Last week, we all saw the first-ever image of a black hole scientists have been able to create. Once sucked into a black hole, you get pulled apart into smithereens while time stands still. It is probably how the British Government feels right now.
The black hole also offers the ‘event horizon’ – a physics term that could well have been invented to describe the European Union.
The EU is the event horizon of Brexit. The EU looks into the British apocalypse and cannot see any movement. But it is not too far from disaster itself.
Apart from Brexit, the EU faces two major challenges: politics and the economy. The rest is fine.
To start with the politics, the EU has turned the elections to the European Parliament in May into a semi-farce after extending Brexit to 31 October. Britain will now be invited to send MEPs to the Parliament even though Britain is still (officially at least) planning to leave the EU. And the EU will accept British MEPs even though the EU is resigned to (and perhaps even looking forward to) Britain’s departure.
Under these circumstances, what election outcome might one expect? Well, Britain is surely not going to send a bunch of happy Europhiles to Brussels and Strasbourg next month. Quite the contrary, we can expect the election of non-mainstream politicians to the European Parliament.
That in itself would not be such a big deal – fewer than 10 percent of all members of the European Parliament are British. However, Britain’s participation will also change the political arithmetic in other EU member states. It will be hard to explain to the French, Dutch or German electorates why the UK should still participate in European elections when both sides do not want it.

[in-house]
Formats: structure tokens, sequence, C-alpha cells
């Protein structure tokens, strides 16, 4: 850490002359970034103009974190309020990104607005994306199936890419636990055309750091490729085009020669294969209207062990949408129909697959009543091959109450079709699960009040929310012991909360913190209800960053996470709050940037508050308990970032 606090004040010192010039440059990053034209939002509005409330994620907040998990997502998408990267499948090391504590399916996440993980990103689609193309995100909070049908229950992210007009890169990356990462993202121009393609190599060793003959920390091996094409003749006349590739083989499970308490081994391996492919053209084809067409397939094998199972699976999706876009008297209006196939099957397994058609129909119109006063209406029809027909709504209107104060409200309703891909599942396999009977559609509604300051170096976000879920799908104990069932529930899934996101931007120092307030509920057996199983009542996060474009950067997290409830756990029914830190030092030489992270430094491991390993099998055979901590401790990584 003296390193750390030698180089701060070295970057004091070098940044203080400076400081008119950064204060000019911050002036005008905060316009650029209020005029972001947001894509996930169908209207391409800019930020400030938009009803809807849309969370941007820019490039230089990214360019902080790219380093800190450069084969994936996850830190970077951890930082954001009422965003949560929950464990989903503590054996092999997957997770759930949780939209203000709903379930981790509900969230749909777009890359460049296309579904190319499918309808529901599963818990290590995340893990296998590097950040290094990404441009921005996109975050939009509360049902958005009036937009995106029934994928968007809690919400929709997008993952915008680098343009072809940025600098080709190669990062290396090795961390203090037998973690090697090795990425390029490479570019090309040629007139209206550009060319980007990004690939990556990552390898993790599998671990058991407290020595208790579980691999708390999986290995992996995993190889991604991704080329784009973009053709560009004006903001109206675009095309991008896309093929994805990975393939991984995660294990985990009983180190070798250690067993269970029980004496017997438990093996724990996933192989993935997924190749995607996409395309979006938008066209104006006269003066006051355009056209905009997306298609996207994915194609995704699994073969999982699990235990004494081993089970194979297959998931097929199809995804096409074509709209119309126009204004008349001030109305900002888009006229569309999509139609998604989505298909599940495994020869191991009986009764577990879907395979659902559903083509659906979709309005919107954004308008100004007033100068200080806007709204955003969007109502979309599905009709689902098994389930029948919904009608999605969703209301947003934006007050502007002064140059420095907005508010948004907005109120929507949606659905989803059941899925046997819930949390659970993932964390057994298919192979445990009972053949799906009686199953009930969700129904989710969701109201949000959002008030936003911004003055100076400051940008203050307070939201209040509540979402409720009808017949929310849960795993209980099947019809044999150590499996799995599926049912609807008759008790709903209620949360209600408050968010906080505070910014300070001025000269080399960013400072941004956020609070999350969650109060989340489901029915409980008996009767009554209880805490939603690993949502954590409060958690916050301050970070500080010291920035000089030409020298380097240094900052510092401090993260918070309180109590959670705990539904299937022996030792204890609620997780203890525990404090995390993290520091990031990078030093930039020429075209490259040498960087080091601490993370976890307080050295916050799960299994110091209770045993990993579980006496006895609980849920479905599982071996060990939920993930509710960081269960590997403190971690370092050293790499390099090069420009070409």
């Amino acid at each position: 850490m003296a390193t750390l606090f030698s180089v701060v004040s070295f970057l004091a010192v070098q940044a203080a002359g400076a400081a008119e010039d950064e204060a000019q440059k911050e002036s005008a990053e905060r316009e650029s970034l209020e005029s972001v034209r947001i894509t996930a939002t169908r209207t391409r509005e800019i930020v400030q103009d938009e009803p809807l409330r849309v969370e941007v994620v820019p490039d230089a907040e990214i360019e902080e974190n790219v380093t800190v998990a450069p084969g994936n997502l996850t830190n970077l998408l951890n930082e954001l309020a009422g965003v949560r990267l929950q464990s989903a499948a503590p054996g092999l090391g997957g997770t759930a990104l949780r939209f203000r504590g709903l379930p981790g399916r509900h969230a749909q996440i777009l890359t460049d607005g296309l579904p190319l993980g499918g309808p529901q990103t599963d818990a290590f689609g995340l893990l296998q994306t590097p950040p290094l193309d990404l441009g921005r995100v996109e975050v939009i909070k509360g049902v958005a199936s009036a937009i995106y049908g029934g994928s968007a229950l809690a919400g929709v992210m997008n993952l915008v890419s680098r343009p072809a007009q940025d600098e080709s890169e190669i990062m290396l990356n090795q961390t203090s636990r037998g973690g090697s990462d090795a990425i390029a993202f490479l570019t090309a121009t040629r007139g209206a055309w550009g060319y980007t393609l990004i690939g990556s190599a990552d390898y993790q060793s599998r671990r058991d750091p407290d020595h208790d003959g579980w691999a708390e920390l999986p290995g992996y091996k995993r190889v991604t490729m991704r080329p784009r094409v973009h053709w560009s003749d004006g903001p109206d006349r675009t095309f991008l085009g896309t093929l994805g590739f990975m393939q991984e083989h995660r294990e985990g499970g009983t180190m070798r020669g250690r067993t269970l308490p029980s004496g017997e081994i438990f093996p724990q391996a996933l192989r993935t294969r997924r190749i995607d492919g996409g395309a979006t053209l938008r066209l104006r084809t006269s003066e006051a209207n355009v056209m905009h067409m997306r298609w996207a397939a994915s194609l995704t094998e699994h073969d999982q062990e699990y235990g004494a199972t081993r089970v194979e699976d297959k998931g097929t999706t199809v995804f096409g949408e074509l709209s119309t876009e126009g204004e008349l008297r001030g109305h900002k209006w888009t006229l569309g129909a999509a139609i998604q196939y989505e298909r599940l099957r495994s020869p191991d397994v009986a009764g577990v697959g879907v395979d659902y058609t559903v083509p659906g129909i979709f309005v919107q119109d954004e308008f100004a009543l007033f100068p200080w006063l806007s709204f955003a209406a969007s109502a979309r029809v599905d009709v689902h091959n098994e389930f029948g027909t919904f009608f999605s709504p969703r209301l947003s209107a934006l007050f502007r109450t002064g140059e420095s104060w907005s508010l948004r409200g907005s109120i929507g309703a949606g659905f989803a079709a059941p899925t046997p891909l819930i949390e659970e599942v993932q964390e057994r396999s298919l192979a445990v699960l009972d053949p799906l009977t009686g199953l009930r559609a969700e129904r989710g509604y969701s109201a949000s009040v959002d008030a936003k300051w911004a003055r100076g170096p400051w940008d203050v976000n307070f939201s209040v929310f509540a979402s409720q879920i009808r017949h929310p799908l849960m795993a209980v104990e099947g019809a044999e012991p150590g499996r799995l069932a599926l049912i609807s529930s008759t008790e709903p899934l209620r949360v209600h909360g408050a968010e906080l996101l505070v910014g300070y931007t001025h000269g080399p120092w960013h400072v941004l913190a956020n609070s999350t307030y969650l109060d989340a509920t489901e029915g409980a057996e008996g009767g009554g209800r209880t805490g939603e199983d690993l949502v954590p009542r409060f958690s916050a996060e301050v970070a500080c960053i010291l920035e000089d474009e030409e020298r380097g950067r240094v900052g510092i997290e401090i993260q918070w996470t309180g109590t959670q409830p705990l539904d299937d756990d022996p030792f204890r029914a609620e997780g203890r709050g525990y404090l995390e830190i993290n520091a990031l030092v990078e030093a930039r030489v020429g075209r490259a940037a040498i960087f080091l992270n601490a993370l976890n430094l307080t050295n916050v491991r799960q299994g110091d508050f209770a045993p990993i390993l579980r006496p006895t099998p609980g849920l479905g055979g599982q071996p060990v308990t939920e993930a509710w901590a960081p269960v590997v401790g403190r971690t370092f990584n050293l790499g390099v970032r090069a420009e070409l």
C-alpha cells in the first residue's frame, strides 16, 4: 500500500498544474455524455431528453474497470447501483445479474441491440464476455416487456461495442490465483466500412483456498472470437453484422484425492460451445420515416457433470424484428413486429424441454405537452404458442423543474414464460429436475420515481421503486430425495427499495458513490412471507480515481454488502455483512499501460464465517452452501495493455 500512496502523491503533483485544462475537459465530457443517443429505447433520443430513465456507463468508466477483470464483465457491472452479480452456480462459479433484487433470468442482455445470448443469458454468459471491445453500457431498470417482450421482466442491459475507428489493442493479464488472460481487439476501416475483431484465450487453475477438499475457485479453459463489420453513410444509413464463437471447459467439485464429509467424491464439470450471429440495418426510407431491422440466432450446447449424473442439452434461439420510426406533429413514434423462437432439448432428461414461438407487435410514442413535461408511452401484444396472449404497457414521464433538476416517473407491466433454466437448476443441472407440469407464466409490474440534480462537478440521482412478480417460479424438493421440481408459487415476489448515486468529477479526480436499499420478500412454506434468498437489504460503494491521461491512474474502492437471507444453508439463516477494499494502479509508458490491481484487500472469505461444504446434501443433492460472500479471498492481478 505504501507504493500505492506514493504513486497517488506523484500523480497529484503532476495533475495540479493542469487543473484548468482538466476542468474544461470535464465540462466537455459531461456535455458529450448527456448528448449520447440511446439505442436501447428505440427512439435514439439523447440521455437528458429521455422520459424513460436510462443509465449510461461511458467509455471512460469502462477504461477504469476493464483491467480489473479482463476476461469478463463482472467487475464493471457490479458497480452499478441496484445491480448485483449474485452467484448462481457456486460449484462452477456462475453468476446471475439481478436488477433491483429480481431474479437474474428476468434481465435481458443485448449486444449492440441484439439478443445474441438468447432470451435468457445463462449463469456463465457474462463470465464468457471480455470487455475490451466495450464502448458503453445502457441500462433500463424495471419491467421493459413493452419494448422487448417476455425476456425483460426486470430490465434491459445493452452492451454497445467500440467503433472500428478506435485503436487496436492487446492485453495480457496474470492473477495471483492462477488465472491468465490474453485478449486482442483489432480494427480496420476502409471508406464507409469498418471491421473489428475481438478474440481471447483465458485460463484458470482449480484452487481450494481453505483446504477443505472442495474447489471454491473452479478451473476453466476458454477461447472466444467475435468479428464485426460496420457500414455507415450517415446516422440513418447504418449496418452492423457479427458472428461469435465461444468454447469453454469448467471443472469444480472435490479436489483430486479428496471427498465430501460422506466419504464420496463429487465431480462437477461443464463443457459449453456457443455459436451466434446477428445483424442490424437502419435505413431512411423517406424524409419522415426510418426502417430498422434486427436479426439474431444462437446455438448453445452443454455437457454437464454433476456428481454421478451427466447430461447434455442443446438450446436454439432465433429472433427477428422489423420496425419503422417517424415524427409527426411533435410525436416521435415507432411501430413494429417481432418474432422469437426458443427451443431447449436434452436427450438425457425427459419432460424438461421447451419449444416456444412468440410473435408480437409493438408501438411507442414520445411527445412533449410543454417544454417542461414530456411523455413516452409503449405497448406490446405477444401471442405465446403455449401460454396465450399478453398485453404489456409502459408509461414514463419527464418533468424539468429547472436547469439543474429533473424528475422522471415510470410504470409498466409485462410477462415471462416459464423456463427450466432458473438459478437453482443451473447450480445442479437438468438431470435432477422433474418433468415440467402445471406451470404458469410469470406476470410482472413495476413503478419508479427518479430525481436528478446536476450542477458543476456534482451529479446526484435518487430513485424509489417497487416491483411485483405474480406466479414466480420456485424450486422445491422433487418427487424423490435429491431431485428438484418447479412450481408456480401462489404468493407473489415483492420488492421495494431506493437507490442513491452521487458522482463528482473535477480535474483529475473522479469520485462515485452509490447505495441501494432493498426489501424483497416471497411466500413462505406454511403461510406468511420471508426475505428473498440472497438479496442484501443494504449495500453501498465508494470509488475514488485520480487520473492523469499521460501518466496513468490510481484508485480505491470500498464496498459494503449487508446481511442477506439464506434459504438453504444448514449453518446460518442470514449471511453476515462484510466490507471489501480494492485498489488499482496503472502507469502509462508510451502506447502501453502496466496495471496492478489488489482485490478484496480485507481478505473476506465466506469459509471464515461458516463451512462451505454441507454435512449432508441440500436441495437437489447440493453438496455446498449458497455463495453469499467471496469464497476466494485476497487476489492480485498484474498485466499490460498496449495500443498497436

The result of this political impasse will be more euro scepticism – and a strengthening of populism. The postponement of Brexit was just what Marine Le Pen and the German Alternative für Deutschland needed to spice up their far-right election campaigns.
It is now conceivable that the next European Parliament could have as much as a third of its members coming from populist, extremist and euro sceptical parties. This would make it more difficult to find majorities in the House – and require unusual alliances between the established forces in the centre-left, the centre-right and the liberals.
If that were the EU’s only problem on its event horizon, that would be manageable. However, there are more serious issues to worry about. Italy, for instance.
Since Italy’s left-and-right populist Government took office last year, it has been at war with the European Commission over its budget plans. This conflict is ongoing, even though Rome seemed to budge late last year. Recent growth figures (or shall we call it ‘stagnation’) indicate a resurgent of budget conflicts in Italy once more.
The real problem is now not so much just about Italy’s compliance with European mandates. It is how much time international capital markets will give Italy to sort out itself. On its current trajectory, Italy’s already substantial debt mountain will grow more quickly because of its economic stagnation. Ratings agencies and investors are watching this with unease. As we have seen in previous economic crises, there can come a point – all of a sudden – when what was just acceptable yesterday will become the trigger of a financial crisis tomorrow.
Italy is testing where this trigger point lies but it is not just conceivable but maybe even likely that Rome will find it this year.
So we have two substantial crises circling the EU’s event horizon: Political instability brought about by the European Parliament elections, and economic instability potentially triggered by Italy moving into a sovereign debt cum banking crisis. Or even both because they could well erupt simultaneously.
While the EU has been gazing into the timeless Brexit black hole, the next crisis could thus be just as severe. We can already see it on the event horizon.